Code: ABS 073
Country: Tibet or mongolia
Style: Qing Dynasty
Date: 1700 - 1800
Dimensions in cm WxHxD: 12.6 x 21.5 x 72
The face of the goddess has traces of painted cold gold and the hair and part of the pedestal are painted with a red pigment.
The bottom of the pedestal is not sealed.
This image represents a two-armed form of Sri-Devi (Tib. dPal ldan lha mo) who is the chief guardian-goddess (dharmapala) of the Tibetan Buddhist pantheon.
The three-eyed fearsome Sri-Devi is riding a mule on a sea of blood on a rock shaped pedestal. The right hand brandishes a club adorned with a skull (yamadanda) and the left hand holds in front of her breast the blood-filled skull-cup (kapala) of a child. She wears a flowing garment and is decorated with a diadem of skulls, a garland of heads and bone ornaments. Above the hair of Sri-Devi is an umbrella made of peacock feathers.
Palden Lhamo (pronounced: 'Pelden Lhamo'), Panden Lamo (Wylie transliteration: dPal ldan Lha mo), Shri Devi (Sanskrit), or Okkin Tungri (Mongolian) is a protecting Dharmapala of the teachings of Gautama Buddha in the Gelug school of Tibetan Buddhism. She is also called Remati. She is the wrathful deity considered to be the principal Protectress of Tibet.
Palden Lhamo is the consort of Mahakala and has been described as "the tutelary deity of Tibet and its government", and as "celebrated all over Tibet and Mongolia, and the potent protector of the Dalai and Panchen Lamas and Lhasa."
Palden Lhamo and the lake Lhamo La-tso
It is said that Palden Lhamo, as the female guardian spirit of the sacred lake, Lhamo La-tso, promised Gendun Drup, the 1st Dalai Lama in one of his visions "that she would protect the reincarnation lineage of the Dalai Lamas." Ever since the time of Gendun Gyatso, the 2nd Dalai Lama, who formalised the system, the Regents and other monks have gone to the lake to seek guidance on choosing the next reincarnation through visions while meditating there.
The particular form of Palden Lhamo at the lake Lhamo La-tso is Gyelmo Maksorma, "The Victorious One who Turns Back Enemies". The lake is sometimes referred to as "Pelden Lhamo Kalideva", which indicates that Palden Lhamo is an emanation of the goddess Kali, the shakti of the Hindu god Siva. Gyelmo Maksorma (rGyal mo dMag zor ma) or Machik Pelha Shiwai Nyamchen (Ma gcig dPal lh Zhi ba'i nyams can) is an unusually peaceful form of Palden Lhamo.
The mountain to the south of Chokorgyel Monastery, Shridevi, is the "blue" residence of the Protectress Palden Lhamo on which a dundro or sky burial site is located. The monastery was originally built in a triangular form to reflect the symbolism of its position at the confluence of three rivers and surrounded by three mountains and also represents the conjunction of the three elements of water, earth and fire, as well as the female principle of Palden Lhamo in the form of an inverted triangle.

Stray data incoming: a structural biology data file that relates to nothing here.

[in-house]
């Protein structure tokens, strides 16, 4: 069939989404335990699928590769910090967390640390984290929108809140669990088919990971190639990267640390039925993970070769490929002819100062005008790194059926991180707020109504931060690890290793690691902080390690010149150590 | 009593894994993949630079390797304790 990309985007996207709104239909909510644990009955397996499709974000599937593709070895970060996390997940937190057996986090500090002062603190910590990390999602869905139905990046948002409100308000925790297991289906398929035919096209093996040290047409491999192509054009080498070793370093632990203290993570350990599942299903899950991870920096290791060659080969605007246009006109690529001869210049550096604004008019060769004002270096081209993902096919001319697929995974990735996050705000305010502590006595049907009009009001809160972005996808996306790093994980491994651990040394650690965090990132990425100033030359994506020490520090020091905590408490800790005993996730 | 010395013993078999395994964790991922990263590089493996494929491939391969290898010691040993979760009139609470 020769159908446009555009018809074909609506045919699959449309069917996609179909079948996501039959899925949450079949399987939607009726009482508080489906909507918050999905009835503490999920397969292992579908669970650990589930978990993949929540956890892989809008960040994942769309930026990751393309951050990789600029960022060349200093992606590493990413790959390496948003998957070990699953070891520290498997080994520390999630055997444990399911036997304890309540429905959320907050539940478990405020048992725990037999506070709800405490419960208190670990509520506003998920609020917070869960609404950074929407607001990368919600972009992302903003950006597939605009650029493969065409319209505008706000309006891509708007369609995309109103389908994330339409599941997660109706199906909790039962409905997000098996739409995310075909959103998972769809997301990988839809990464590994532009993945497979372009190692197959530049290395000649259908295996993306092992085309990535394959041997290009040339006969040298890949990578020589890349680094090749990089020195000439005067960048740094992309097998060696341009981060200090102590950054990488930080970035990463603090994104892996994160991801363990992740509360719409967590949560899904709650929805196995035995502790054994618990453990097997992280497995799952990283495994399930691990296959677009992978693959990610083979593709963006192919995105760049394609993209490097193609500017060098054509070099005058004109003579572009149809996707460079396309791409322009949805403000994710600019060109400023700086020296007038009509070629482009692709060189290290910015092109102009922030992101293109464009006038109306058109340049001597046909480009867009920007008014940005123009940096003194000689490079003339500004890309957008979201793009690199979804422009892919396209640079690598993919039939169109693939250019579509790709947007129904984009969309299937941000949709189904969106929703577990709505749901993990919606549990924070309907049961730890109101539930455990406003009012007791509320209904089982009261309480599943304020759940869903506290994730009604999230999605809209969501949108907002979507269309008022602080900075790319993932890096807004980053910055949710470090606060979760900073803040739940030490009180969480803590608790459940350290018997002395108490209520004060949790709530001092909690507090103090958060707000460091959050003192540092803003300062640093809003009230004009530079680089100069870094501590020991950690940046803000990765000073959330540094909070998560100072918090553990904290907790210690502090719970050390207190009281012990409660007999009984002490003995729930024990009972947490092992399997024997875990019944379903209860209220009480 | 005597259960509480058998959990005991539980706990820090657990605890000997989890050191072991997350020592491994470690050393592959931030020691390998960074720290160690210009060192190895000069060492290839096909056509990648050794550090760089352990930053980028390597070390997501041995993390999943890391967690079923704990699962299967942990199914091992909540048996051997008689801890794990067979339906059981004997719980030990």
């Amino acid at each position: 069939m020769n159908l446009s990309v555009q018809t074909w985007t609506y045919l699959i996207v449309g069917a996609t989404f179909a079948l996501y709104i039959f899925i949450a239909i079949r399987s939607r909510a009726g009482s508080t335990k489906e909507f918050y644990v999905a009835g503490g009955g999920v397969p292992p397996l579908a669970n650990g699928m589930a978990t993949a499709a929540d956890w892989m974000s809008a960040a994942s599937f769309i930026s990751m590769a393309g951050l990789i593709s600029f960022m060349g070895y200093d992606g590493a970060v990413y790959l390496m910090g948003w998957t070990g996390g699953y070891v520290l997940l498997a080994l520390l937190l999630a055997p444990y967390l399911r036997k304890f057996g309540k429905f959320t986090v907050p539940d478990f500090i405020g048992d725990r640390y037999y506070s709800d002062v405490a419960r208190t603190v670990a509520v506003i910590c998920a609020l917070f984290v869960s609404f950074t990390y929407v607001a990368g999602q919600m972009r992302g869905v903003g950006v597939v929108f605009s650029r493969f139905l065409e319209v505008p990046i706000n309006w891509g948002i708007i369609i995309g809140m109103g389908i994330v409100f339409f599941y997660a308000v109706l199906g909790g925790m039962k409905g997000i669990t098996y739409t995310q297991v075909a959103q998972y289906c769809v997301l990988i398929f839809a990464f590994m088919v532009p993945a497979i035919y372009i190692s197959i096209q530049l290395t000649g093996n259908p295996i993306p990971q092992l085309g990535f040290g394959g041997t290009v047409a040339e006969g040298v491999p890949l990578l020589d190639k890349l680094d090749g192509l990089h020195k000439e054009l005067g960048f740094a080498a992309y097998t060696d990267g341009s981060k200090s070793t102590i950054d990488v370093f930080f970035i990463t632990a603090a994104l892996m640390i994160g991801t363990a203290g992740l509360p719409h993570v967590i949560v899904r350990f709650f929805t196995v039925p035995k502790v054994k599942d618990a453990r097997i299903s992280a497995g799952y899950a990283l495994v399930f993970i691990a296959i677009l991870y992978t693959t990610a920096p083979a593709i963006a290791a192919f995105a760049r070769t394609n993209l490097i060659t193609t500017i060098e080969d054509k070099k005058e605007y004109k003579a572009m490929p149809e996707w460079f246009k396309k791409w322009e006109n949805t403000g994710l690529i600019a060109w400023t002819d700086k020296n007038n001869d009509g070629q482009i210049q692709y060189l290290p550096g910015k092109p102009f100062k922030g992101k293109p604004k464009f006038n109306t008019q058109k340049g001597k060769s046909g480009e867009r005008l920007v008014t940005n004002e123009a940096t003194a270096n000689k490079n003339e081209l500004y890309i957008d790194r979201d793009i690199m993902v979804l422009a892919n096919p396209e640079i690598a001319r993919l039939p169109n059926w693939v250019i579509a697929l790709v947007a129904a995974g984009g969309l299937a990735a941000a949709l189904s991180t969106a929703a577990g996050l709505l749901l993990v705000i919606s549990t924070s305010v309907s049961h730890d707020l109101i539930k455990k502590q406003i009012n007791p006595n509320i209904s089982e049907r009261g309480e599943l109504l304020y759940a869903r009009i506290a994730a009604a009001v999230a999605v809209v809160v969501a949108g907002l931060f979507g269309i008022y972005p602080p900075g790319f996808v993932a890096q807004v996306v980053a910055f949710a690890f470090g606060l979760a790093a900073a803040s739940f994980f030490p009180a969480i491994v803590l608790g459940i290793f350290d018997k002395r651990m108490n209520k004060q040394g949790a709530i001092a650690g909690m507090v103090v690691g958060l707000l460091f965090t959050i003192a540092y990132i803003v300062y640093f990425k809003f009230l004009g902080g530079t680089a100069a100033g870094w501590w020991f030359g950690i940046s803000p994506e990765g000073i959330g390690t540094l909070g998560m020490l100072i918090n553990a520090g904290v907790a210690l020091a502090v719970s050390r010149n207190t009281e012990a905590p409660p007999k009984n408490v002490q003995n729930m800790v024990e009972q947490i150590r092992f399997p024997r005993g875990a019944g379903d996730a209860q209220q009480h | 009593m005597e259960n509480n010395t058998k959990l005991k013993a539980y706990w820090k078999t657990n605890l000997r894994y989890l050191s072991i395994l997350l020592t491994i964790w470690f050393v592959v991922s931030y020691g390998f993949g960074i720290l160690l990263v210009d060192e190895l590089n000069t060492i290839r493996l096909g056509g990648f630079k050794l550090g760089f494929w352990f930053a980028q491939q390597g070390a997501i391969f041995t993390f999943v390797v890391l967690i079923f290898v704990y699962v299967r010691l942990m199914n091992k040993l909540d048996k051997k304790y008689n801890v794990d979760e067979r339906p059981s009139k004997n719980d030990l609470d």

It is said that, during the reign of Songtsen Gampo (605 or 617? – 649), Palden Lhamo outdid all the other protector-deities in her promise to protect the king's Trulang shrine. She presented an iron cup and pledged "Erect an image of me, and I shall protect this royal shrine from any future damage by humans and mamo demons!” She is also said to have advised Lhalung Pelgyi Dorje to kill the anti-Buddhist king Langdarma in 841 CE, and is described as the “Dharma-protectress of Lhasa”.
She is the only female among the traditional “Eight Guardians of the Law” and is usually depicted as deep blue in colour and with red hair to symbolise her wrathful nature, crossing a sea of blood riding side-saddle on a white mule. The mule has an eye on its left rump where her angry husband's arrow hit it after she killed her son and used his skin as a saddle blanket, before she became converted to a protector of the dharma. She is considered to be a form of the Hindu goddess Mahakali and also a wrathful emanation of Saraswati. She has three eyes and is often shown drinking blood from a human skull. Moreover, H. C. Beasley claims: "Palden Lhamo was believed by the Tibetans to have been reincarnated in the late Queen Victoria, and as one of the Eight Terribles, arrayed in her full regalia, she lacks nothing of the horrible, and, outwardly at least, lives up to her reputation."
de Mallmann, Marie-Thérèse, 1975. Introduction à l'iconographie du tântrisme bouddhique. Paris: Adrien Mainsonneuve (Jean Maisonneuve successeur (1970). Pp. 353-354 - References to the iconography of Shri Devi
de Nebesky-Wojkowitz, René, 1956. Oracles and Demons of Tibet: The Cult and Iconography of the Tibetan Protective Deities. s’Gravenhage: Mouton & Co. Pp. 22-37 - References to the iconography of Shri Devi
Hummel, Siegbart, 1963. “Probleme de Lha-mo”, Central Asiatic Journal, Vol. VIII, No. 2. Central Asiatic Journal. Pp. 143–147 - References to the iconography of Shri Devi
Hummel, Siegbert, 1962. “Die Herrin der Berge”, Ethnos. Ethnos. Pp. 23-34 - References to the iconography of Shri Devi
Sèngué, Tcheuky, 2002. Petite Encyclopédie des Divinités et symboles du Bouddhisme Tibétain. Editions Claire Lumiere . Pp. 327-334